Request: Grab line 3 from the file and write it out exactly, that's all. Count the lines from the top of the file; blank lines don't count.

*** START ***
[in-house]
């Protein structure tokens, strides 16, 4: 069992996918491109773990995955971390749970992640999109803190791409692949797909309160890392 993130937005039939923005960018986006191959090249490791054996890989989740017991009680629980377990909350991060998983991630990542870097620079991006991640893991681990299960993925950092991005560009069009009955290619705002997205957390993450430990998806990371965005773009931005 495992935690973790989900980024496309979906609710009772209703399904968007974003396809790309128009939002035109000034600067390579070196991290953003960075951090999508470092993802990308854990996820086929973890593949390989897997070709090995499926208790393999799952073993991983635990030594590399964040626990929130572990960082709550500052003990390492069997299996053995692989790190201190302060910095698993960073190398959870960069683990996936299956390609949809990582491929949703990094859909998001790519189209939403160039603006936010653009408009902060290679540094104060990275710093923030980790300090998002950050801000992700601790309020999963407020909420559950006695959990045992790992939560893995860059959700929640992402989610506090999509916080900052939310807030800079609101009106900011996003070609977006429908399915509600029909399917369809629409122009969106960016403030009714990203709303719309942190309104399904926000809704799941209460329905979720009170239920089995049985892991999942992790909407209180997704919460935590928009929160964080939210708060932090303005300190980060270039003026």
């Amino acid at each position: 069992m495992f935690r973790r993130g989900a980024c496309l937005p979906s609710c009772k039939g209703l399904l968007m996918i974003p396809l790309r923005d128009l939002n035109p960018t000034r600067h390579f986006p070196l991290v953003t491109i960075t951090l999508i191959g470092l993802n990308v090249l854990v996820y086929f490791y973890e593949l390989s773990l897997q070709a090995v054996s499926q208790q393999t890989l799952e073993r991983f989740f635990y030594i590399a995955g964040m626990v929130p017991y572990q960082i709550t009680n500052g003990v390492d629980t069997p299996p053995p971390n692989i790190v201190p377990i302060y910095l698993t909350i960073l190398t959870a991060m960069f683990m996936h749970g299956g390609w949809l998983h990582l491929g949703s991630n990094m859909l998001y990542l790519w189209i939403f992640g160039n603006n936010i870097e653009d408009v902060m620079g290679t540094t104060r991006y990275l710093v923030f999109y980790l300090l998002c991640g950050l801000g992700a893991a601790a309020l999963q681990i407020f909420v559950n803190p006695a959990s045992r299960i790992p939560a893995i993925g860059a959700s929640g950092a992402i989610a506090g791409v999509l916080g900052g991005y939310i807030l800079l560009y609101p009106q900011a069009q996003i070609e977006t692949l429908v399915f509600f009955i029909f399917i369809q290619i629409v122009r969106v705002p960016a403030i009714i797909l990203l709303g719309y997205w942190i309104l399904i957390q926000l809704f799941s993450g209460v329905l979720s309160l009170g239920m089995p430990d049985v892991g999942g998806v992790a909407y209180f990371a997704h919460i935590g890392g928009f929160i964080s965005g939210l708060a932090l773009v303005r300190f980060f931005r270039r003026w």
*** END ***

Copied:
């Amino acid at each position: 069992m495992f935690r973790r993130g989900a980024c496309l937005p979906s609710c009772k039939g209703l399904l968007m996918i974003p396809l790309r923005d128009l939002n035109p960018t000034r600067h390579f986006p070196l991290v953003t491109i960075t951090l999508i191959g470092l993802n990308v090249l854990v996820y086929f490791y973890e593949l390989s773990l897997q070709a090995v054996s499926q208790q393999t890989l799952e073993r991983f989740f635990y030594i590399a995955g964040m626990v929130p017991y572990q960082i709550t009680n500052g003990v390492d629980t069997p299996p053995p971390n692989i790190v201190p377990i302060y910095l698993t909350i960073l190398t959870a991060m960069f683990m996936h749970g299956g390609w949809l998983h990582l491929g949703s991630n990094m859909l998001y990542l790519w189209i939403f992640g160039n603006n936010i870097e653009d408009v902060m620079g290679t540094t104060r991006y990275l710093v923030f999109y980790l300090l998002c991640g950050l801000g992700a893991a601790a309020l999963q681990i407020f909420v559950n803190p006695a959990s045992r299960i790992p939560a893995i993925g860059a959700s929640g950092a992402i989610a506090g791409v999509l916080g900052g991005y939310i807030l800079l560009y609101p009106q900011a069009q996003i070609e977006t692949l429908v399915f509600f009955i029909f399917i369809q290619i629409v122009r969106v705002p960016a403030i009714i797909l990203l709303g719309y997205w942190i309104l399904i957390q926000l809704f799941s993450g209460v329905l979720s309160l009170g239920m089995p430990d049985v892991g999942g998806v992790a909407y209180f990371a997704h919460i935590g890392g928009f929160i964080s965005g939210l708060a932090l773009v303005r300190f980060f931005r270039r003026w």